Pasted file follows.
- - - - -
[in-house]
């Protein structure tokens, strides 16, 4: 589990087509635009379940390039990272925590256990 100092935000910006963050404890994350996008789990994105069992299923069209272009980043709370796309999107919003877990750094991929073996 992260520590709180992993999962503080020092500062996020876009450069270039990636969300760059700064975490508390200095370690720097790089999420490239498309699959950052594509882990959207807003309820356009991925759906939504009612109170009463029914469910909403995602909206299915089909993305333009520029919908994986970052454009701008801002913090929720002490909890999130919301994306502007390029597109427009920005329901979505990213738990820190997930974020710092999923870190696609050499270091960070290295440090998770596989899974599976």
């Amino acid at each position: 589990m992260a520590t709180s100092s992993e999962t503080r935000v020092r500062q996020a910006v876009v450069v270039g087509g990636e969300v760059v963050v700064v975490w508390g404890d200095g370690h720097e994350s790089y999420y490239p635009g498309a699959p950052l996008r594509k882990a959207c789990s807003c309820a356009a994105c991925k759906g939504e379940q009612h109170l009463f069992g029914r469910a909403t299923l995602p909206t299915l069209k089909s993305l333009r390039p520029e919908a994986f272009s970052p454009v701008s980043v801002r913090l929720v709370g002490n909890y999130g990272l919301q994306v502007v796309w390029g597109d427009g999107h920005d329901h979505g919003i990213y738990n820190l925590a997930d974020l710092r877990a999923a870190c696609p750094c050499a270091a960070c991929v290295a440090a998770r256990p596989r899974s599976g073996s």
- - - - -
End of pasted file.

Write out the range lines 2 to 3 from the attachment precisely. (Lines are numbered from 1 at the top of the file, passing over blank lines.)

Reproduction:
């Protein structure tokens, strides 16, 4: 589990087509635009379940390039990272925590256990 100092935000910006963050404890994350996008789990994105069992299923069209272009980043709370796309999107919003877990750094991929073996 992260520590709180992993999962503080020092500062996020876009450069270039990636969300760059700064975490508390200095370690720097790089999420490239498309699959950052594509882990959207807003309820356009991925759906939504009612109170009463029914469910909403995602909206299915089909993305333009520029919908994986970052454009701008801002913090929720002490909890999130919301994306502007390029597109427009920005329901979505990213738990820190997930974020710092999923870190696609050499270091960070290295440090998770596989899974599976």
């Amino acid at each position: 589990m992260a520590t709180s100092s992993e999962t503080r935000v020092r500062q996020a910006v876009v450069v270039g087509g990636e969300v760059v963050v700064v975490w508390g404890d200095g370690h720097e994350s790089y999420y490239p635009g498309a699959p950052l996008r594509k882990a959207c789990s807003c309820a356009a994105c991925k759906g939504e379940q009612h109170l009463f069992g029914r469910a909403t299923l995602p909206t299915l069209k089909s993305l333009r390039p520029e919908a994986f272009s970052p454009v701008s980043v801002r913090l929720v709370g002490n909890y999130g990272l919301q994306v502007v796309w390029g597109d427009g999107h920005d329901h979505g919003i990213y738990n820190l925590a997930d974020l710092r877990a999923a870190c696609p750094c050499a270091a960070c991929v290295a440090a998770r256990p596989r899974s599976g073996s």